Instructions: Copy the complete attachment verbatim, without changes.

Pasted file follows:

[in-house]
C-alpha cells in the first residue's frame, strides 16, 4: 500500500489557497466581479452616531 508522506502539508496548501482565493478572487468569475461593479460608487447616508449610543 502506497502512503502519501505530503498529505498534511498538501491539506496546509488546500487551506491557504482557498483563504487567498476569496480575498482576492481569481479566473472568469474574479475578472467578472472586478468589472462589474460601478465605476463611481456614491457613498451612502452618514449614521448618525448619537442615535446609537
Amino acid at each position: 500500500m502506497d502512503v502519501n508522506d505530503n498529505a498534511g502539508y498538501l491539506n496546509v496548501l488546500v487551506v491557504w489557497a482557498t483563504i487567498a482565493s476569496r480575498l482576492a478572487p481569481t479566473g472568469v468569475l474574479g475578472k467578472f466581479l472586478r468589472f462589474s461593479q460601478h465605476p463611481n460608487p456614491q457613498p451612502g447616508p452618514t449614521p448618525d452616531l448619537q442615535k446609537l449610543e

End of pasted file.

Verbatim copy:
[in-house]
C-alpha cells in the first residue's frame, strides 16, 4: 500500500489557497466581479452616531 508522506502539508496548501482565493478572487468569475461593479460608487447616508449610543 502506497502512503502519501505530503498529505498534511498538501491539506496546509488546500487551506491557504482557498483563504487567498476569496480575498482576492481569481479566473472568469474574479475578472467578472472586478468589472462589474460601478465605476463611481456614491457613498451612502452618514449614521448618525448619537442615535446609537
Amino acid at each position: 500500500m502506497d502512503v502519501n508522506d505530503n498529505a498534511g502539508y498538501l491539506n496546509v496548501l488546500v487551506v491557504w489557497a482557498t483563504i487567498a482565493s476569496r480575498l482576492a478572487p481569481t479566473g472568469v468569475l474574479g475578472k467578472f466581479l472586478r468589472f462589474s461593479q460601478h465605476p463611481n460608487p456614491q457613498p451612502g447616508p452618514t449614521p448618525d452616531l448619537q442615535k446609537l449610543e